HTTP isn't limited at all at the protocol level whether you're using the REST architecture or the SOAP protocol tunneled over HTTP.
You major limit will be memory, especially if you're streaming several multi-megabyte payloads. With a clever enough handler, and a compliant request, you could choose to stream smaller requests to memory only and larger ones directly to disk before processing.
Details like that likely limit how much whatever framework you choose can do for you, since most will likely consume straight in to memory. Whether you can change that at all, or on a request by request basis is up to the framework and possibly your desire to change it.
The choice of SOAP as a protocol is likely irrelevant. It's just a simple XML envelope around your payload, unless you also choose to encode your messages with the SOAP encodings.
Since you want to support JSON as well, a SOAP stack would likely simply get in the way over a raw HTTP processing backend.
You don't mention the complexity of your API, but you could likely get by with a framework for much of it and just write a custom handler for the large, heavy transactions.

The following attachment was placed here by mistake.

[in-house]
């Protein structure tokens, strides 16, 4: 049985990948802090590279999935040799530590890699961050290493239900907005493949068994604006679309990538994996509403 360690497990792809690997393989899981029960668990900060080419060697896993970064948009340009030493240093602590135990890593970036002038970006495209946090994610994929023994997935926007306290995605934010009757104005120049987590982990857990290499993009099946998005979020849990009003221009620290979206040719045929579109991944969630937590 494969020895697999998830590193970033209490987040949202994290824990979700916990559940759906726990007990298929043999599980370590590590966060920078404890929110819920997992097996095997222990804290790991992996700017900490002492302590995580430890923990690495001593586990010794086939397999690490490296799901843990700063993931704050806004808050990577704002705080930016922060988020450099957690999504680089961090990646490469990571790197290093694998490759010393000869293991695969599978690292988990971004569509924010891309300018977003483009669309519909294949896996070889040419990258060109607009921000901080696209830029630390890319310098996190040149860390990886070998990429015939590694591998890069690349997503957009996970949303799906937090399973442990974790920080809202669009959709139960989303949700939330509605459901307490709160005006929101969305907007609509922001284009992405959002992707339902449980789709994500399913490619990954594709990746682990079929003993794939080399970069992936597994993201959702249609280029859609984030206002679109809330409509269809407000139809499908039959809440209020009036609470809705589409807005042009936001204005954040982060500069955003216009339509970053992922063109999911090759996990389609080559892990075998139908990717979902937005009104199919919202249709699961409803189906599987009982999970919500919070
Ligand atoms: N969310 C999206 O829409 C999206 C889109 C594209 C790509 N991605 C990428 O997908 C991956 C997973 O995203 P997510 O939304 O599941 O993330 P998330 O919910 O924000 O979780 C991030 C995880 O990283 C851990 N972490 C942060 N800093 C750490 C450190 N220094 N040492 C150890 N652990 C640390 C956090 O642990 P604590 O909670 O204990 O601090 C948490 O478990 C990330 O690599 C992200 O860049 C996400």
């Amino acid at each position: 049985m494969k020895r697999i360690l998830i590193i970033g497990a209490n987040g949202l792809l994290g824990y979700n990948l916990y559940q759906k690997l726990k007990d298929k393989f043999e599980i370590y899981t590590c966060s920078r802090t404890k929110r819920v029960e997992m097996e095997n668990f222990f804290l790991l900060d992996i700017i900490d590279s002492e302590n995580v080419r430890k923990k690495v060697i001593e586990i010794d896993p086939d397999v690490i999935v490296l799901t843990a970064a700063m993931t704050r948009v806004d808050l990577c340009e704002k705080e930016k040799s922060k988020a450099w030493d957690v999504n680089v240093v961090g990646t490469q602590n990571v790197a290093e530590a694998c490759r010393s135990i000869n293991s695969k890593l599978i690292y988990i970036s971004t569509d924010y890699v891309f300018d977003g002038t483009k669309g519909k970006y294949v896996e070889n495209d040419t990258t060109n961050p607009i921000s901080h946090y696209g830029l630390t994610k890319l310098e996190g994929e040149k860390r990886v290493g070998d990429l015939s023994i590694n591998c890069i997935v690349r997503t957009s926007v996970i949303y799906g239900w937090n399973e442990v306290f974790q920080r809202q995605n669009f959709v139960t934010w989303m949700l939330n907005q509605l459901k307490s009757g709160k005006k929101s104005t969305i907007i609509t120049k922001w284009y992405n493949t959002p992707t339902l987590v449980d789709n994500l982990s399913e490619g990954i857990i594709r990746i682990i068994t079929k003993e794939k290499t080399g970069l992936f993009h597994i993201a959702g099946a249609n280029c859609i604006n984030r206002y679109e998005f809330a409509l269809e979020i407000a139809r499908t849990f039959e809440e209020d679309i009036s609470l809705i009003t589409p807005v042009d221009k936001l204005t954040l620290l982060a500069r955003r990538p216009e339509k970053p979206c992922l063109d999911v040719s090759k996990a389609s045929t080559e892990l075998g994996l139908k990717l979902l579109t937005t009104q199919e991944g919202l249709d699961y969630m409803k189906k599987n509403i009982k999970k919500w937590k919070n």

Your transactions per sec isn't going to be high, since the transaction themselves will be so large. If you're streaming to disk, you'll have a large I/O impact as well (you're going to have that anyway unless you're converting the data in RAM and spitting it back out the socket rather than saving it). So, I/O throughput is likely going to be your major bottleneck in terms of what's going to limit your overall performance.
If you're getting uploads from consumers, you'll probably be getting about 150K bytes per second (lots of consumer upload speeds suck -- mine for example). If you have an I/O channel that can push, say, 60MB/sec sustained, that's 400 simultaneous connections. So that should give you an idea of machine scaling based on anticipated transaction volumes (of course, you've already done this analysis -- I'm just making this stuff up as I go). With each transaction uploading 300K, that's 2s per transaction, so 200 TPS. That's another number to play with (in terms of perhaps what your database can sustain, etc. especially if you're going to have several machines feeding it).
Modern CPUs are disgusting, so PHP or whatever should be fine -- that won't be your problem.